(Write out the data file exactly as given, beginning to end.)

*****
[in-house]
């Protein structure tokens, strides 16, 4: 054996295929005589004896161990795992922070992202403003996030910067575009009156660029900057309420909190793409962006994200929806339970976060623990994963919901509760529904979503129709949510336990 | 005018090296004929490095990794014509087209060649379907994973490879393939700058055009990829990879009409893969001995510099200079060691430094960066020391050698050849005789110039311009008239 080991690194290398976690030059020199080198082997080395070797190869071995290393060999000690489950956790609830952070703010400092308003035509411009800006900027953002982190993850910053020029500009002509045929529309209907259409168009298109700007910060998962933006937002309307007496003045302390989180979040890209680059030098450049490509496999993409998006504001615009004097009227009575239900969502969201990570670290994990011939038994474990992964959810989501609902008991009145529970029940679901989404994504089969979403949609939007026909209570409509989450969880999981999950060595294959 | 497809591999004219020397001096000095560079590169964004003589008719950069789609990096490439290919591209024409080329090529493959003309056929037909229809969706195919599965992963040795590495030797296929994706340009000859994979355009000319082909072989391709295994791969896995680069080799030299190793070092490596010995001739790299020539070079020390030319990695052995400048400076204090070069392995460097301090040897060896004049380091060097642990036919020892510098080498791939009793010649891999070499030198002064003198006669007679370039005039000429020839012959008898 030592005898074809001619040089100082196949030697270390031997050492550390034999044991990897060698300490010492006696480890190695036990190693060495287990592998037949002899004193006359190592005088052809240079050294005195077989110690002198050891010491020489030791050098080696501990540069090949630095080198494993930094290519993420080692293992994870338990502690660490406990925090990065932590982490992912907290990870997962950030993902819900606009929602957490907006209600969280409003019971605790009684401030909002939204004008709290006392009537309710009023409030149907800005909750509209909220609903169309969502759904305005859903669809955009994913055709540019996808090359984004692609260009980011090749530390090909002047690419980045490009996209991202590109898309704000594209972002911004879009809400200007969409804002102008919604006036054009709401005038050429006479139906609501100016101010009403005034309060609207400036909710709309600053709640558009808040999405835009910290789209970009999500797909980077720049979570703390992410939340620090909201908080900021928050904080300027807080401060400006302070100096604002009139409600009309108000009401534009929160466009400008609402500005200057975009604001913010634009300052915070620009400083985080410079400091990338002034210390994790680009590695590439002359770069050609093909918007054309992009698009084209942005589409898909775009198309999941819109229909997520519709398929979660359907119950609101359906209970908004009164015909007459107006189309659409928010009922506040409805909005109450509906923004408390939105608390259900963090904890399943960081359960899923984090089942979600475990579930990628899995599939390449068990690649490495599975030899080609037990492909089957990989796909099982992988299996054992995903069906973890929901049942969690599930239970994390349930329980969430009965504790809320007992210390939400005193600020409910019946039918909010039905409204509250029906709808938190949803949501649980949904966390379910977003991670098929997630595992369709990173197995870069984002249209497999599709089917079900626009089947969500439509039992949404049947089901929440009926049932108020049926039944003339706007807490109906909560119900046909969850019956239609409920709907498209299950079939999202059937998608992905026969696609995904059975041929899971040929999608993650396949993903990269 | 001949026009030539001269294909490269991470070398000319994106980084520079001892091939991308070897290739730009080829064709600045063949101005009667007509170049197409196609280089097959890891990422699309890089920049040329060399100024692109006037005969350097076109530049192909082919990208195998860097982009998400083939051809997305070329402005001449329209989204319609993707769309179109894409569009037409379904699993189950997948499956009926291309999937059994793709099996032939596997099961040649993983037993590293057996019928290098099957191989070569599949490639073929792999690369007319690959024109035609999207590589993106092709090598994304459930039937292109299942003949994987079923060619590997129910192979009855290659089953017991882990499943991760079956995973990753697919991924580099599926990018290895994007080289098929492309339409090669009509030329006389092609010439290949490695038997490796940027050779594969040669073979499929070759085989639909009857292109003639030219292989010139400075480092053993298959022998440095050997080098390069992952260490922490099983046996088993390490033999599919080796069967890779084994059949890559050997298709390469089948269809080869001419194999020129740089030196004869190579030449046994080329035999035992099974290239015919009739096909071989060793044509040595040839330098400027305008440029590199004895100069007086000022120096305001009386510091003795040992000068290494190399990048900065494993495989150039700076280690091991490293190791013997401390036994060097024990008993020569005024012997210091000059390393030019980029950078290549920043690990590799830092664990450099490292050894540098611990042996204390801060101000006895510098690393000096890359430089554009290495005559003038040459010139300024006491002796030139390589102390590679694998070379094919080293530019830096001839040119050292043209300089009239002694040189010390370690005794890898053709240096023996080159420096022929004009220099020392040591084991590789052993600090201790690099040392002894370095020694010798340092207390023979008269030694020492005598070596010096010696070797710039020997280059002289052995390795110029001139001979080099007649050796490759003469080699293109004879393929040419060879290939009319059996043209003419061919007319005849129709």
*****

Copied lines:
[in-house]
């Protein structure tokens, strides 16, 4: 054996295929005589004896161990795992922070992202403003996030910067575009009156660029900057309420909190793409962006994200929806339970976060623990994963919901509760529904979503129709949510336990 | 005018090296004929490095990794014509087209060649379907994973490879393939700058055009990829990879009409893969001995510099200079060691430094960066020391050698050849005789110039311009008239 080991690194290398976690030059020199080198082997080395070797190869071995290393060999000690489950956790609830952070703010400092308003035509411009800006900027953002982190993850910053020029500009002509045929529309209907259409168009298109700007910060998962933006937002309307007496003045302390989180979040890209680059030098450049490509496999993409998006504001615009004097009227009575239900969502969201990570670290994990011939038994474990992964959810989501609902008991009145529970029940679901989404994504089969979403949609939007026909209570409509989450969880999981999950060595294959 | 497809591999004219020397001096000095560079590169964004003589008719950069789609990096490439290919591209024409080329090529493959003309056929037909229809969706195919599965992963040795590495030797296929994706340009000859994979355009000319082909072989391709295994791969896995680069080799030299190793070092490596010995001739790299020539070079020390030319990695052995400048400076204090070069392995460097301090040897060896004049380091060097642990036919020892510098080498791939009793010649891999070499030198002064003198006669007679370039005039000429020839012959008898 030592005898074809001619040089100082196949030697270390031997050492550390034999044991990897060698300490010492006696480890190695036990190693060495287990592998037949002899004193006359190592005088052809240079050294005195077989110690002198050891010491020489030791050098080696501990540069090949630095080198494993930094290519993420080692293992994870338990502690660490406990925090990065932590982490992912907290990870997962950030993902819900606009929602957490907006209600969280409003019971605790009684401030909002939204004008709290006392009537309710009023409030149907800005909750509209909220609903169309969502759904305005859903669809955009994913055709540019996808090359984004692609260009980011090749530390090909002047690419980045490009996209991202590109898309704000594209972002911004879009809400200007969409804002102008919604006036054009709401005038050429006479139906609501100016101010009403005034309060609207400036909710709309600053709640558009808040999405835009910290789209970009999500797909980077720049979570703390992410939340620090909201908080900021928050904080300027807080401060400006302070100096604002009139409600009309108000009401534009929160466009400008609402500005200057975009604001913010634009300052915070620009400083985080410079400091990338002034210390994790680009590695590439002359770069050609093909918007054309992009698009084209942005589409898909775009198309999941819109229909997520519709398929979660359907119950609101359906209970908004009164015909007459107006189309659409928010009922506040409805909005109450509906923004408390939105608390259900963090904890399943960081359960899923984090089942979600475990579930990628899995599939390449068990690649490495599975030899080609037990492909089957990989796909099982992988299996054992995903069906973890929901049942969690599930239970994390349930329980969430009965504790809320007992210390939400005193600020409910019946039918909010039905409204509250029906709808938190949803949501649980949904966390379910977003991670098929997630595992369709990173197995870069984002249209497999599709089917079900626009089947969500439509039992949404049947089901929440009926049932108020049926039944003339706007807490109906909560119900046909969850019956239609409920709907498209299950079939999202059937998608992905026969696609995904059975041929899971040929999608993650396949993903990269 | 001949026009030539001269294909490269991470070398000319994106980084520079001892091939991308070897290739730009080829064709600045063949101005009667007509170049197409196609280089097959890891990422699309890089920049040329060399100024692109006037005969350097076109530049192909082919990208195998860097982009998400083939051809997305070329402005001449329209989204319609993707769309179109894409569009037409379904699993189950997948499956009926291309999937059994793709099996032939596997099961040649993983037993590293057996019928290098099957191989070569599949490639073929792999690369007319690959024109035609999207590589993106092709090598994304459930039937292109299942003949994987079923060619590997129910192979009855290659089953017991882990499943991760079956995973990753697919991924580099599926990018290895994007080289098929492309339409090669009509030329006389092609010439290949490695038997490796940027050779594969040669073979499929070759085989639909009857292109003639030219292989010139400075480092053993298959022998440095050997080098390069992952260490922490099983046996088993390490033999599919080796069967890779084994059949890559050997298709390469089948269809080869001419194999020129740089030196004869190579030449046994080329035999035992099974290239015919009739096909071989060793044509040595040839330098400027305008440029590199004895100069007086000022120096305001009386510091003795040992000068290494190399990048900065494993495989150039700076280690091991490293190791013997401390036994060097024990008993020569005024012997210091000059390393030019980029950078290549920043690990590799830092664990450099490292050894540098611990042996204390801060101000006895510098690393000096890359430089554009290495005559003038040459010139300024006491002796030139390589102390590679694998070379094919080293530019830096001839040119050292043209300089009239002694040189010390370690005794890898053709240096023996080159420096022929004009220099020392040591084991590789052993600090201790690099040392002894370095020694010798340092207390023979008269030694020492005598070596010096010696070797710039020997280059002289052995390795110029001139001979080099007649050796490759003469080699293109004879393929040419060879290939009319059996043209003419061919007319005849129709």